For Immediate Release
August 21, 2018
Contact: Colleen Kiernan, 678-304-9539, email@example.com
Jacksonville Electric Authority Tries to Exit “Economically Obsolete” Plant Vogtle Deal while Georgia Public Service Commission Rubber Stamps Vogtle Expenditures
ATLANTA, GA – Today the Georgia Public Service Commission formally approved the 18th semi-annual Vogtle Construction Monitor report, which includes another $448 million in approved costs.
The Commission’s action comes on the heels of Southern Company’s announcement that the project is another $1.5 billion over the budget, bringing it to a total of $27 billion, nearly twice the original approved budget of $14 billion. This latest increase triggers the need for 90% of the participants to vote to continue with the project.
While Southern Company “pledged” to not pass these increased costs on to customers, over half the ownership of the project belongs to member-owned electric cooperatives (represented by Oglethorpe Power) and public municipal utilities (represented by MEAG). These owners don’t have shareholders who can absorb the cost increases, only ratepayers. Oglethorpe has said that although it eats up almost all of its conservative contingency, it plans to move forward.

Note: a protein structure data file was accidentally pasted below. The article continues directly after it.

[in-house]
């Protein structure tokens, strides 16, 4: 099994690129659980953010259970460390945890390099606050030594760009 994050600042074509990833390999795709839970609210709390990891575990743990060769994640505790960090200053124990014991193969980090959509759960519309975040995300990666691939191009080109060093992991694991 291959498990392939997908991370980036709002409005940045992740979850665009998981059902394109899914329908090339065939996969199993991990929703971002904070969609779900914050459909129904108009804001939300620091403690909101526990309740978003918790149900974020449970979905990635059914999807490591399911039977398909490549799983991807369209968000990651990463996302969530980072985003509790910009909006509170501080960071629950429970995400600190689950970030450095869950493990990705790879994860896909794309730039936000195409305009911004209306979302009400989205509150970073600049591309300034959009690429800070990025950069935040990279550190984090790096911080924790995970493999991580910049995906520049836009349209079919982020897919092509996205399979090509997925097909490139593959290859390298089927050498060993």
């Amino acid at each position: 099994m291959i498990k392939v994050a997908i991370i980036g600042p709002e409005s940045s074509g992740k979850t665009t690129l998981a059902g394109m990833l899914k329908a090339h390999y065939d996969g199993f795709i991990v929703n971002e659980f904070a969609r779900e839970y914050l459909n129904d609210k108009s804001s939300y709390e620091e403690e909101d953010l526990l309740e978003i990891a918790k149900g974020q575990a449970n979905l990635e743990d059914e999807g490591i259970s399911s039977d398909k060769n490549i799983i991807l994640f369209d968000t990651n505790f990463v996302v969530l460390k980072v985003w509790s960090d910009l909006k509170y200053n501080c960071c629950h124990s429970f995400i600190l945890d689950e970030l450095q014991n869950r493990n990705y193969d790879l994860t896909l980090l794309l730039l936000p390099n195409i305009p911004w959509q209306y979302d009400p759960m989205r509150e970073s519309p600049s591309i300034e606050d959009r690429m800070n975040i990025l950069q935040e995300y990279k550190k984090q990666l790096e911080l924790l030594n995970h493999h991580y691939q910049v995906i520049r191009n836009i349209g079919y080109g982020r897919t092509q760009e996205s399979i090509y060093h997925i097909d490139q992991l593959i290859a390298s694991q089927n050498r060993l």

Jacksonville Electric Authority (JEA), which has a contract to purchase a portion of the MEAG share of the power, studied the finances last September and determined the project was uneconomic to move forward. In spite of the billions already spent, it is less expensive for their customers to get the same amount of power elsewhere than it would be to plow another $2.5 billion into this facility.
In a sharply worded letter to MEAG on Friday, JEA laid out the options, including pursuing all legal remedies if MEAG chooses to move forward. A vote is expected by the end of September.
MEAG cities in Metro Atlanta include Acworth, Buford, Cartersville, College Park, Covington, East Point, Fairburn, Griffin, LaGrange, Lawrenceville, Marietta, Monroe, Newnan, Norcross, and Palmetto.